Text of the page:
The thing to remember is that most people, especially chemists, are good at heart, and they want you to succeed.   The people on the other side of the table are just as likely as you to be miserable during a bad interview.  To avoid the discomfort during a bad interaction, they are likely to throw you a help line.  If you feel yourself sinking, look to them for help .  You can even ask if help is not obvious – ask them to repeat or rephrase the question.  They may be sinking too.

In summary, your interactions with others matter just as much, if not more than, your technical competencies.  You don’t have to be a perfect human being, and you don’t have to be the most popular.  You just need to be likable, communicative and trustworthy.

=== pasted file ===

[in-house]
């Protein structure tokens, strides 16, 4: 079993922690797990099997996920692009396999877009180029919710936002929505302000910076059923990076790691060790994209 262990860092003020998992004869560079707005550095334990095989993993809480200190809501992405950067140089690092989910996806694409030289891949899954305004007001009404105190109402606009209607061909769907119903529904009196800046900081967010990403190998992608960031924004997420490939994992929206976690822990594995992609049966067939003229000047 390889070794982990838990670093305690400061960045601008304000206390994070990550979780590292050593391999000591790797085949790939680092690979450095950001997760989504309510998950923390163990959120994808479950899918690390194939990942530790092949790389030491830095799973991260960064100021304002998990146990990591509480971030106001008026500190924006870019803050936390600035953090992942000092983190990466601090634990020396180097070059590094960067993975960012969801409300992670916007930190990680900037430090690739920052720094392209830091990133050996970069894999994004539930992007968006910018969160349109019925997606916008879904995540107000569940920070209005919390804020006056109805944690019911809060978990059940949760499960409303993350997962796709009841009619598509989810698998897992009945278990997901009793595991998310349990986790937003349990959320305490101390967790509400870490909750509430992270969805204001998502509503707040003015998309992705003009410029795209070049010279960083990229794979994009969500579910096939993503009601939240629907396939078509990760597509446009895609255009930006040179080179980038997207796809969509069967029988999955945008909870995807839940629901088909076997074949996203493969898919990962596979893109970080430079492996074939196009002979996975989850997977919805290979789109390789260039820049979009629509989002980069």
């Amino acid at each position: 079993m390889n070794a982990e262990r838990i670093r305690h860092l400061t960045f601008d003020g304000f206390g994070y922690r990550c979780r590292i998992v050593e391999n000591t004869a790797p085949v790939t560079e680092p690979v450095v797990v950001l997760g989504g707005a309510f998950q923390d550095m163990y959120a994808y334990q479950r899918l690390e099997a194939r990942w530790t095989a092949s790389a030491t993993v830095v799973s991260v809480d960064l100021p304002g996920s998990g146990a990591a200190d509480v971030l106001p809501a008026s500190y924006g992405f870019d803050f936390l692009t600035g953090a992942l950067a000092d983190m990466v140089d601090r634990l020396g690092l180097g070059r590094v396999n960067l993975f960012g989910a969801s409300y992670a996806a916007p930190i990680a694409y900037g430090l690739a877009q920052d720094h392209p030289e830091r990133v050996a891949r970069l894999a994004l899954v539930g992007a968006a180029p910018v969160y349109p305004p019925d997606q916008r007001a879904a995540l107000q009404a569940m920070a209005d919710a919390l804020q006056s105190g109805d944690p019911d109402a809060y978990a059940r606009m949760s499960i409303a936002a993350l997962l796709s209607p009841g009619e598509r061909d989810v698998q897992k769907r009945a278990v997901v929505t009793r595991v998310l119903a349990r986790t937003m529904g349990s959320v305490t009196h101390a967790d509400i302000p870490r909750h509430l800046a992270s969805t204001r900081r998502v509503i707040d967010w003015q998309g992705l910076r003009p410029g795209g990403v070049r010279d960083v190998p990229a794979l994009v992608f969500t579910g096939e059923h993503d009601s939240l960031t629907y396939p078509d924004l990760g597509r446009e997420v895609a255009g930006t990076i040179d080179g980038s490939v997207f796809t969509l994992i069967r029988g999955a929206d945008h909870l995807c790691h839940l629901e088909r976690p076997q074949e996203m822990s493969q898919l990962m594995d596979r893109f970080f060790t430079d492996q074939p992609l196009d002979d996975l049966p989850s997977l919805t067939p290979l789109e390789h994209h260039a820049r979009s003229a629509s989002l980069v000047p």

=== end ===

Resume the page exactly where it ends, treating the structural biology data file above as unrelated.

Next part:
This article was written by David Harwell, Ph.D., assistant director of the ACS Department of Career Management and Development.


Elevator Pitch

January 6, 2014

Everyone is busy. If a spontaneous networking opportunity is available, are you ready to take advantage and convey your message in 30 seconds? The elevator pitch is the well-known term for a short summary that defines you, your work, and the value you can bring to your audience. You never know when an opportunity to use your elevator pitch will arise. Are you ready to present the relevant information about who you are as a professional?